Guest Contributors

The Circus in America project will work with other scholars to prepare contextual and interpretative essays for designated categories . Time lines will draw parallels to the circus and other cultural and historical events that occurred in the United States during the project’s time frame, such as the development of the American railroad and how this impacted the circus and its ability to bring its style of entertainment to all parts of the country that the railroad could reach. Noted scholars will include:

Dr. Janet Davis, professor of American studies at The University of Texas at Austin. Dr. Davis will contribute by writing essays, especially concerning areas with potential racist overtones, such as African-Americans and Native Americans as they were depicted in advertising posters and used as performers and circus employees. She is the author of The Circus Age: Culture and Society Under the American Big Top.

Dr. Davis visited the Institute for Advanced Technology in the Humanities in October 2005. "Bearded Ladies, Dainty Amazons, Hindoo Fakirs, and Lady Savages: Circus Representations of Gender and Race in Victorian America", discussed gender and race issues in the American circus. Video clips from her lecture are available here. Please note: The videos were captured in MPEG-4 format. They can be viewed in Quicktime, VLC Media Player, or other media players compatible to the MPEG-4 format.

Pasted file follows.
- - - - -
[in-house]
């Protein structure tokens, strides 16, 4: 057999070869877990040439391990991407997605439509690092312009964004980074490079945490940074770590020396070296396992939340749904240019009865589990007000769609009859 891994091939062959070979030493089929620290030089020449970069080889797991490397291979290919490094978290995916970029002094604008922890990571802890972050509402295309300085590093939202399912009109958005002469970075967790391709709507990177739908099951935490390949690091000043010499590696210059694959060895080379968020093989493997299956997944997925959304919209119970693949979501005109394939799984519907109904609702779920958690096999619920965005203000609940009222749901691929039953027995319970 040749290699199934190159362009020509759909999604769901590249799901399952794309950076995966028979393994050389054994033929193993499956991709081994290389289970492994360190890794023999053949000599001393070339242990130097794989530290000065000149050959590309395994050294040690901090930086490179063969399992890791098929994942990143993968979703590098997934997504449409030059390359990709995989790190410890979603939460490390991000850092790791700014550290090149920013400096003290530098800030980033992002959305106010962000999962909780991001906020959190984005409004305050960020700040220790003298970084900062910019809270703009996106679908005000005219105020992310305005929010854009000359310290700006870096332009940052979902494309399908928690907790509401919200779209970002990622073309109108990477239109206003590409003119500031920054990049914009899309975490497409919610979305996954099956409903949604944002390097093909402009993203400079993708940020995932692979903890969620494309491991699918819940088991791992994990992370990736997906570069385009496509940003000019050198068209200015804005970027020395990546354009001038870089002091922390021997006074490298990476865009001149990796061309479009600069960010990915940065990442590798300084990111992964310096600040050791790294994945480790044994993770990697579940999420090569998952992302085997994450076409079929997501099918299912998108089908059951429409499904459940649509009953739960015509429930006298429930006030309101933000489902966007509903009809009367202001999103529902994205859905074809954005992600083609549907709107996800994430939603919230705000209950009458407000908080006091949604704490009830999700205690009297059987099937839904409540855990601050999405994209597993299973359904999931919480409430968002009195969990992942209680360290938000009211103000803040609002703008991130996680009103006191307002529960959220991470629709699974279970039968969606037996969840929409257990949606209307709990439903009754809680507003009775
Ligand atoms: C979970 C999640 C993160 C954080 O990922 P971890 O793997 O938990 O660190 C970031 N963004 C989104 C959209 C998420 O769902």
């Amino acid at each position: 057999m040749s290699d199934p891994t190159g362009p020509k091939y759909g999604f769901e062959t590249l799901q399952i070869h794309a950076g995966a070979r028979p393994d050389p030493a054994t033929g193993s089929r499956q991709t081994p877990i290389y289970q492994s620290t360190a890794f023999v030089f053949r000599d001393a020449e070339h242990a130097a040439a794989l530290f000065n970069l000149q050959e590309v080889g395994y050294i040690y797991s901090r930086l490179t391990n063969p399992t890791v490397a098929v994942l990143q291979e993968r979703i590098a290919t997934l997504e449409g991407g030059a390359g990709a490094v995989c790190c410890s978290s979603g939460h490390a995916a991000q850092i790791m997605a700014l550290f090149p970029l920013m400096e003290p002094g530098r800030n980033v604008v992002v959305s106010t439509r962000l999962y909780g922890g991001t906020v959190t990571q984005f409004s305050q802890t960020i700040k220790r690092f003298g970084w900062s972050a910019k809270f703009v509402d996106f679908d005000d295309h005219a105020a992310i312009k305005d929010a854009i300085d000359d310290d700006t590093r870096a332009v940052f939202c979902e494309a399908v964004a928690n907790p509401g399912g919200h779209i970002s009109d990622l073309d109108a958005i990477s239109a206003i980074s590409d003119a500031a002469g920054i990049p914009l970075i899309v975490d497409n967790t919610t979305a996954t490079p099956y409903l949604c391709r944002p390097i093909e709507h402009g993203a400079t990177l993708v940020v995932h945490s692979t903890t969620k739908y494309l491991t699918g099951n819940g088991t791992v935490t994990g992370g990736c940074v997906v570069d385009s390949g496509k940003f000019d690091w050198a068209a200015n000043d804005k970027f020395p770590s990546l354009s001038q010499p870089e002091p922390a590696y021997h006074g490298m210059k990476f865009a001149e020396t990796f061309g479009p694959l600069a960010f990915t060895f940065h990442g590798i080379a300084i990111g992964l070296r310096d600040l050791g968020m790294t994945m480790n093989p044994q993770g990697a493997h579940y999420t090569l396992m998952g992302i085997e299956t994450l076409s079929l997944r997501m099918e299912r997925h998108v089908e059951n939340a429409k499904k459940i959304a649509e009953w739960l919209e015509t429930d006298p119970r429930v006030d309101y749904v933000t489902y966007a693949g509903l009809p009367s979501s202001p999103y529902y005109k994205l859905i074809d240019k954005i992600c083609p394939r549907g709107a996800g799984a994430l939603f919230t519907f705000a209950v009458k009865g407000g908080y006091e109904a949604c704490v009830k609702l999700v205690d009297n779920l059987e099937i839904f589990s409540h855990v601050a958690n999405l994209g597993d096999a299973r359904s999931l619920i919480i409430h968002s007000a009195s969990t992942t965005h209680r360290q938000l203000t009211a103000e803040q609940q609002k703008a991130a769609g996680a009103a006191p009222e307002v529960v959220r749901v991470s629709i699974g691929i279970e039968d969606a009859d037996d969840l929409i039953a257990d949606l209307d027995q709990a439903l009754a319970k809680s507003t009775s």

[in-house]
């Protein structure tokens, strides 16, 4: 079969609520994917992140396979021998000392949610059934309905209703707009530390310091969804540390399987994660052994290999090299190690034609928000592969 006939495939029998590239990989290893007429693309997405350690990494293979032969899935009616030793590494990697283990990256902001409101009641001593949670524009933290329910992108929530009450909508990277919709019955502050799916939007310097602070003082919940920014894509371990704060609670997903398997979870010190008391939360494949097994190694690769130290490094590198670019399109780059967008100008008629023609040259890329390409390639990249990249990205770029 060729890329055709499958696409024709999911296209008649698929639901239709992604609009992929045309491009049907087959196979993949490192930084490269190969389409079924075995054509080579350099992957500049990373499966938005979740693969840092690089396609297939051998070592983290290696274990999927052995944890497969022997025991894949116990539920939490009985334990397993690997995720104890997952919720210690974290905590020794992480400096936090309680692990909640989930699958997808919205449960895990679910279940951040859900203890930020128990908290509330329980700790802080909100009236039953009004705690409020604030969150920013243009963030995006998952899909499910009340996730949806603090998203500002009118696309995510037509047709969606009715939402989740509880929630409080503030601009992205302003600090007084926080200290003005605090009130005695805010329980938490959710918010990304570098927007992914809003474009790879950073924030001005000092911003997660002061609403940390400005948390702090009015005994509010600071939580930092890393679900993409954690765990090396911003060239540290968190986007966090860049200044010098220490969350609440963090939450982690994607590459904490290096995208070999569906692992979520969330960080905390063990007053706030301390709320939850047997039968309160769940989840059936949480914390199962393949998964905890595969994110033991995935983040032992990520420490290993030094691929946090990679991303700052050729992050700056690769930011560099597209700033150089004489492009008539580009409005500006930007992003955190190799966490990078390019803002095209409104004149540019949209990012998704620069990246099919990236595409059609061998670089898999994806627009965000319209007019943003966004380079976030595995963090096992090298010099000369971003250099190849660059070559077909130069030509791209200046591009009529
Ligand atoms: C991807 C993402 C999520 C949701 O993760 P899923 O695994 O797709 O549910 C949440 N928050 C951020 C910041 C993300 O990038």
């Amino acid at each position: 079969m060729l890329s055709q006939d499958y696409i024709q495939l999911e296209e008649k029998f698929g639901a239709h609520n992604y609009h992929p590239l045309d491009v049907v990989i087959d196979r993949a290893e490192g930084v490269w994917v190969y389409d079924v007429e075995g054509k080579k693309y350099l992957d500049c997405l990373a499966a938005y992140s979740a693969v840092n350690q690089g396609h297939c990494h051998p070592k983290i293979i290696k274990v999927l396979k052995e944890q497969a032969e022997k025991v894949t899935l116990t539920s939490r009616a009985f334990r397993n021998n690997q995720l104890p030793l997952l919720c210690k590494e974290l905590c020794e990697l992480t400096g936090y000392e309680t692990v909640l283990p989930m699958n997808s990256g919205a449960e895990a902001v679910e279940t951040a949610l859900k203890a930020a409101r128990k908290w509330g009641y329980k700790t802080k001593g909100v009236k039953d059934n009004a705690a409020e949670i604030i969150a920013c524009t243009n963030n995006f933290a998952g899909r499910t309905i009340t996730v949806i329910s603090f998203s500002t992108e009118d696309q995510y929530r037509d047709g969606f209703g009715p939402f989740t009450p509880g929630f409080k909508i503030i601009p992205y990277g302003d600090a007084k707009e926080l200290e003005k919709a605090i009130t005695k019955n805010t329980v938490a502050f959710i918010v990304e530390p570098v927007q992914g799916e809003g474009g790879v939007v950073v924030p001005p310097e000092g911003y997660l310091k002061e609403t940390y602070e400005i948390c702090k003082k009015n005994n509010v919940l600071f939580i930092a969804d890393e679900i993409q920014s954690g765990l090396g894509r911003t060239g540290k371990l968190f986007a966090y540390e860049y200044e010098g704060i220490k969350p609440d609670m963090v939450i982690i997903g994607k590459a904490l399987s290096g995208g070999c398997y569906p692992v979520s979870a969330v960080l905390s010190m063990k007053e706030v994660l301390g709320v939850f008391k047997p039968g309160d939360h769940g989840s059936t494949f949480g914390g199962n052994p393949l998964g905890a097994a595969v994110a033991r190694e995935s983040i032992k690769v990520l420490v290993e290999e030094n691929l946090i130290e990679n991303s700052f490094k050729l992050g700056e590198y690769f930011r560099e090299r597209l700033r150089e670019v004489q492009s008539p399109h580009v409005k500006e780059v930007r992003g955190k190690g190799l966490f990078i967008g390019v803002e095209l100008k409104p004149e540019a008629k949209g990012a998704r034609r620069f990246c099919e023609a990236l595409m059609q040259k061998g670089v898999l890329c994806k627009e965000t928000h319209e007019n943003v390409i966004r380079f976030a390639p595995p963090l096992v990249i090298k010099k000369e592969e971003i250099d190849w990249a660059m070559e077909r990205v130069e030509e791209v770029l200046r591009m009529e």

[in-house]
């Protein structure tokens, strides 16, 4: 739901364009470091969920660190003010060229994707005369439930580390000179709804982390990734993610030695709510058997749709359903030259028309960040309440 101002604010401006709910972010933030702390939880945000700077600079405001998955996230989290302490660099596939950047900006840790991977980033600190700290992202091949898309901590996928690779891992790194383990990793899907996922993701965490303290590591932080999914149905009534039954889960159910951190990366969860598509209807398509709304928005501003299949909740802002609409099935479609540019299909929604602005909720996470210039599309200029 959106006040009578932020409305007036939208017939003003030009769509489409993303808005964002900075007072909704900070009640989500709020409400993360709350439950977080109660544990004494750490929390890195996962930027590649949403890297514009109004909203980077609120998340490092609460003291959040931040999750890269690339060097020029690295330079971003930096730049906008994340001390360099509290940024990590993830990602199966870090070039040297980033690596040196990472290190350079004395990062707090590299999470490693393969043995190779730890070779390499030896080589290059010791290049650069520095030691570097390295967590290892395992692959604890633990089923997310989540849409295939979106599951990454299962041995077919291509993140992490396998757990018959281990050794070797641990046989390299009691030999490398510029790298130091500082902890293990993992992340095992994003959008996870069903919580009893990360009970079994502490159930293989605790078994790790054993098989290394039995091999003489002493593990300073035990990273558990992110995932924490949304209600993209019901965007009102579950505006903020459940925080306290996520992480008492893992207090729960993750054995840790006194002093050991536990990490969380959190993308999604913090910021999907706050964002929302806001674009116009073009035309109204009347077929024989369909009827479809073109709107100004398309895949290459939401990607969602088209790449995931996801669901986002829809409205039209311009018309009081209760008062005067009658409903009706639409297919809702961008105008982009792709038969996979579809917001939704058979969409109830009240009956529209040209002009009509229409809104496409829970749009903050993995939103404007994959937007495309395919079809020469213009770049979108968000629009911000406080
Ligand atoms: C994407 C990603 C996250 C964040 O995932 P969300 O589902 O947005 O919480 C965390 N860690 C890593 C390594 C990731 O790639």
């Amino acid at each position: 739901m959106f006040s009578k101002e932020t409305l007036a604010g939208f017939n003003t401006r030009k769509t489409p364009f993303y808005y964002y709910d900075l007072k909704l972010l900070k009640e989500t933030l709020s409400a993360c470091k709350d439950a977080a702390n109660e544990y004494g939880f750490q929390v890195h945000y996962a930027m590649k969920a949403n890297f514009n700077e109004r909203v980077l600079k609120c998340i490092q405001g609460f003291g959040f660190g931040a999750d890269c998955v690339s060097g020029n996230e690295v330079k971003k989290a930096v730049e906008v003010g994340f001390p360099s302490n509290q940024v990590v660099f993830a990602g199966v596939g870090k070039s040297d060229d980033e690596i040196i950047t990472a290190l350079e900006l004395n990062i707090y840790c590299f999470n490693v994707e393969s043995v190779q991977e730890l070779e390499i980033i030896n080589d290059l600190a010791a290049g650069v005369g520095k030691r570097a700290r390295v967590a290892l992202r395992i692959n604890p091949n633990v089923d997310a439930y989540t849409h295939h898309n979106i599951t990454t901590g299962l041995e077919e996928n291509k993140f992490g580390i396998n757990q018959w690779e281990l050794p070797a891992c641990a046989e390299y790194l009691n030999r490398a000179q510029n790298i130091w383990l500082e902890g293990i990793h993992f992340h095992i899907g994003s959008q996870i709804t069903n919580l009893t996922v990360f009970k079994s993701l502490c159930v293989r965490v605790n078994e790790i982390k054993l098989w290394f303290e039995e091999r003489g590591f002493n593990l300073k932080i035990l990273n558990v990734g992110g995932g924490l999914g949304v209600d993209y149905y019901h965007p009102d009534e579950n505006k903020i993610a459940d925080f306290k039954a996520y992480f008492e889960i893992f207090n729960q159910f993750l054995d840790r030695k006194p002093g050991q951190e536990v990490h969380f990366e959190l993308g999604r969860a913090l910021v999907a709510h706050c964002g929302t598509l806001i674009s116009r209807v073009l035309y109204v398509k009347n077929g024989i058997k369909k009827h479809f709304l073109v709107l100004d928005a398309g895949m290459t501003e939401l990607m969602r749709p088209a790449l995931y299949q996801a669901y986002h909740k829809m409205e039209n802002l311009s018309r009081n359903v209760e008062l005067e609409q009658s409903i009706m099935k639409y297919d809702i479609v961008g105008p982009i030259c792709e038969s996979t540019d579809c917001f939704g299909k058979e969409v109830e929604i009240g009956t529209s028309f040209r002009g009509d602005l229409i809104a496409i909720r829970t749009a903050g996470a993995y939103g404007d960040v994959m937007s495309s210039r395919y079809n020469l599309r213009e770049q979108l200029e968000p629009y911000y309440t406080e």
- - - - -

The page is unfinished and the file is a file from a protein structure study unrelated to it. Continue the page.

The text of Dr. Davis' talk, is available to download here. [24 page pdf] No part of this talk can be reproduced without the expressed permission of Dr. Davis.

John W. Frick, Professor, Theatre History, University of Virginia History Department. Read his essays below:

"Fireworks, Bonfires, Ballrooms and More." New York’s Palace Garden." by John W. Frick. REPRINTED BY PERMISSION OF PERFORMING ARTS RESOURCES.

"Monday The Herald Tuesday the Victoria (Re)Packaging, and (Re)Presenting the Celebrated and the Notorious on the Popular Stage." by John W. Frick. REPRINTED BY PERMISSION OF NINETEENTH CENTURY THEATRE AND FILM.

Fred Dahlinger, Jr., the former head librarian for the Circus World Museum, has written numerous articles on the circus and the railroad. Mr. Dahlinger will work to develop essays on advances of the railroads and corresponding developments in the circus.

Stuart Thayer, an expert on the development of the American circus between 1793 and 1860, has offered to work on the project, specifically advising in developing the contextual information relating to the development of the circus in America.


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